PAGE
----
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J Exp Med. 2001 May 21;193(10):1123-33.

Integrin alpha(M)beta(2)-mediated cell migration to fibrinogen and its recognition peptides.

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  • 1Joseph J. Jacobs Center for Thrombosis and Vascular Biology, and the Department of Molecular Cardiology, Cleveland Clinic Foundation, Cleveland, Ohio 44195, USA.


Leukocyte migration is the hallmark of inflammation, and integrin alpha(M)beta(2) and its ligand fibrinogen (Fg) are key participants in this cellular response. Cells expressing wild-type or mutant alpha(M)beta(2) and Fg or its derivatives have been used to dissect the molecular requirements for this receptor-ligand pair to mediate cell migration. The major conclusions are that (a) Fg, its D fragment, and its P1 and P2 alpha(M)beta(2) recognition peptides support a chemotactic response; (b) when the I domain of alpha(L) was replaced with the I domain of alpha(M), the chimeric receptor supported cell migration to Fg; however, the alpha(M) subunit, containing the I domain but lacking the beta(2) subunit, supported migration poorly, thus, the alpha(M)I domain is necessary but not sufficient to support chemotaxis, and efficient migration requires the beta(2) subunit and alpha(M)I domain; and (c) in addition to supporting cell migration, P2 enhanced alpha(M)beta(2)-mediated chemotaxis to Fg and the P1 peptide. This activation was associated with exposure of the activation-dependent epitope recognized by monoclonal antibody 7E3 and was observed also with human neutrophils. Taken together, these data define specific molecular requirements for alpha(M)beta(2) to mediate cell migration to Fg derivatives and assign a novel proinflammatory activity to the P2 peptide.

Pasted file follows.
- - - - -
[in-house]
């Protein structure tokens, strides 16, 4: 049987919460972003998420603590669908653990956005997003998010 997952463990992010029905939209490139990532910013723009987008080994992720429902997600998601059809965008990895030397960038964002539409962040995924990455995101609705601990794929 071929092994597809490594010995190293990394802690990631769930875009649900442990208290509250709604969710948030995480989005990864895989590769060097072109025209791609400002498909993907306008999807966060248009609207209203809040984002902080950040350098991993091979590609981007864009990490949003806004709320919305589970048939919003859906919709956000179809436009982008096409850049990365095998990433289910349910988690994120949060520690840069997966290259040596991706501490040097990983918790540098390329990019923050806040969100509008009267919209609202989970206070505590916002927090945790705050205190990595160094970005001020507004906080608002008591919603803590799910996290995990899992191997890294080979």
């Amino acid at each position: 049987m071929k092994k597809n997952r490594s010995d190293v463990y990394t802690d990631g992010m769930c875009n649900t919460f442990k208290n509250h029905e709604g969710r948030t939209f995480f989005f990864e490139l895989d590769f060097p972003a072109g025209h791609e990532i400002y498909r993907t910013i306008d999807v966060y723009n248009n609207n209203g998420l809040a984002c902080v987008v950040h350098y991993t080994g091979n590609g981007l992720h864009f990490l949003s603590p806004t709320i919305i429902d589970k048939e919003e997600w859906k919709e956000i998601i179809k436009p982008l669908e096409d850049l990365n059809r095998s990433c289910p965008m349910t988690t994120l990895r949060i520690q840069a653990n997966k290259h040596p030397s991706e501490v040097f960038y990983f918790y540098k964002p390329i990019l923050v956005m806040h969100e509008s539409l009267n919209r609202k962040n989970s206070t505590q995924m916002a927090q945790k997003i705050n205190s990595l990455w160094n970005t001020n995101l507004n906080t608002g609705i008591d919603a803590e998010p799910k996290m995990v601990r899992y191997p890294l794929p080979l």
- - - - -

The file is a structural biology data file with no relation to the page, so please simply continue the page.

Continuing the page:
[PubMed - indexed for MEDLINE]
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